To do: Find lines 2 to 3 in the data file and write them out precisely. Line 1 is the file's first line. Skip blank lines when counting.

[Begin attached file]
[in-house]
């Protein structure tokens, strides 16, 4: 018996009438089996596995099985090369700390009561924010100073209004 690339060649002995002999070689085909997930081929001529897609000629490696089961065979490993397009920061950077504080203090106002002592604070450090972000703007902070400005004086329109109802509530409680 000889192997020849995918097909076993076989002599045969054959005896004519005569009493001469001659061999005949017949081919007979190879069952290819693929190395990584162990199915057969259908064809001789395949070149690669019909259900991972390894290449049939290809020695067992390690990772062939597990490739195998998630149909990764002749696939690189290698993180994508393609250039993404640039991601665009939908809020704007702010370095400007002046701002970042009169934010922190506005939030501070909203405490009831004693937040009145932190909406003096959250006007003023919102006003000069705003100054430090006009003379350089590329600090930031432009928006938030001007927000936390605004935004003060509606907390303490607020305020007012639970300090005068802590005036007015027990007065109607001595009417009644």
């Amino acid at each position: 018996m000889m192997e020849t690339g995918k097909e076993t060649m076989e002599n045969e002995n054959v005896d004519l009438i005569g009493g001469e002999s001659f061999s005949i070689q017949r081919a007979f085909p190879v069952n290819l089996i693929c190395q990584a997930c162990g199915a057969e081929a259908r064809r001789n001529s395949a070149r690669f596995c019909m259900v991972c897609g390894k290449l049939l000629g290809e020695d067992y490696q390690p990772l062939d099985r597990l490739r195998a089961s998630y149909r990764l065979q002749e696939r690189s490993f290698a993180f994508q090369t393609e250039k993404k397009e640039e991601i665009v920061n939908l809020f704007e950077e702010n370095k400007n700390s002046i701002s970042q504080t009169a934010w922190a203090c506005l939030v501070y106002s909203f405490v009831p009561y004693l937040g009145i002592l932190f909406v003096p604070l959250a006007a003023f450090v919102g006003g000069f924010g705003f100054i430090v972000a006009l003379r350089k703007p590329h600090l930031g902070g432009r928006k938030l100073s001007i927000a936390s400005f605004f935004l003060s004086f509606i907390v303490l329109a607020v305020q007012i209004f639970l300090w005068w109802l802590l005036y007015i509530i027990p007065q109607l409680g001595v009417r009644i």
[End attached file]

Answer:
């Protein structure tokens, strides 16, 4: 018996009438089996596995099985090369700390009561924010100073209004 690339060649002995002999070689085909997930081929001529897609000629490696089961065979490993397009920061950077504080203090106002002592604070450090972000703007902070400005004086329109109802509530409680 000889192997020849995918097909076993076989002599045969054959005896004519005569009493001469001659061999005949017949081919007979190879069952290819693929190395990584162990199915057969259908064809001789395949070149690669019909259900991972390894290449049939290809020695067992390690990772062939597990490739195998998630149909990764002749696939690189290698993180994508393609250039993404640039991601665009939908809020704007702010370095400007002046701002970042009169934010922190506005939030501070909203405490009831004693937040009145932190909406003096959250006007003023919102006003000069705003100054430090006009003379350089590329600090930031432009928006938030001007927000936390605004935004003060509606907390303490607020305020007012639970300090005068802590005036007015027990007065109607001595009417009644």
């Amino acid at each position: 018996m000889m192997e020849t690339g995918k097909e076993t060649m076989e002599n045969e002995n054959v005896d004519l009438i005569g009493g001469e002999s001659f061999s005949i070689q017949r081919a007979f085909p190879v069952n290819l089996i693929c190395q990584a997930c162990g199915a057969e081929a259908r064809r001789n001529s395949a070149r690669f596995c019909m259900v991972c897609g390894k290449l049939l000629g290809e020695d067992y490696q390690p990772l062939d099985r597990l490739r195998a089961s998630y149909r990764l065979q002749e696939r690189s490993f290698a993180f994508q090369t393609e250039k993404k397009e640039e991601i665009v920061n939908l809020f704007e950077e702010n370095k400007n700390s002046i701002s970042q504080t009169a934010w922190a203090c506005l939030v501070y106002s909203f405490v009831p009561y004693l937040g009145i002592l932190f909406v003096p604070l959250a006007a003023f450090v919102g006003g000069f924010g705003f100054i430090v972000a006009l003379r350089k703007p590329h600090l930031g902070g432009r928006k938030l100073s001007i927000a936390s400005f605004f935004l003060s004086f509606i907390v303490l329109a607020v305020q007012i209004f639970l300090w005068w109802l802590l005036y007015i509530i027990p007065q109607l409680g001595v009417r009644i």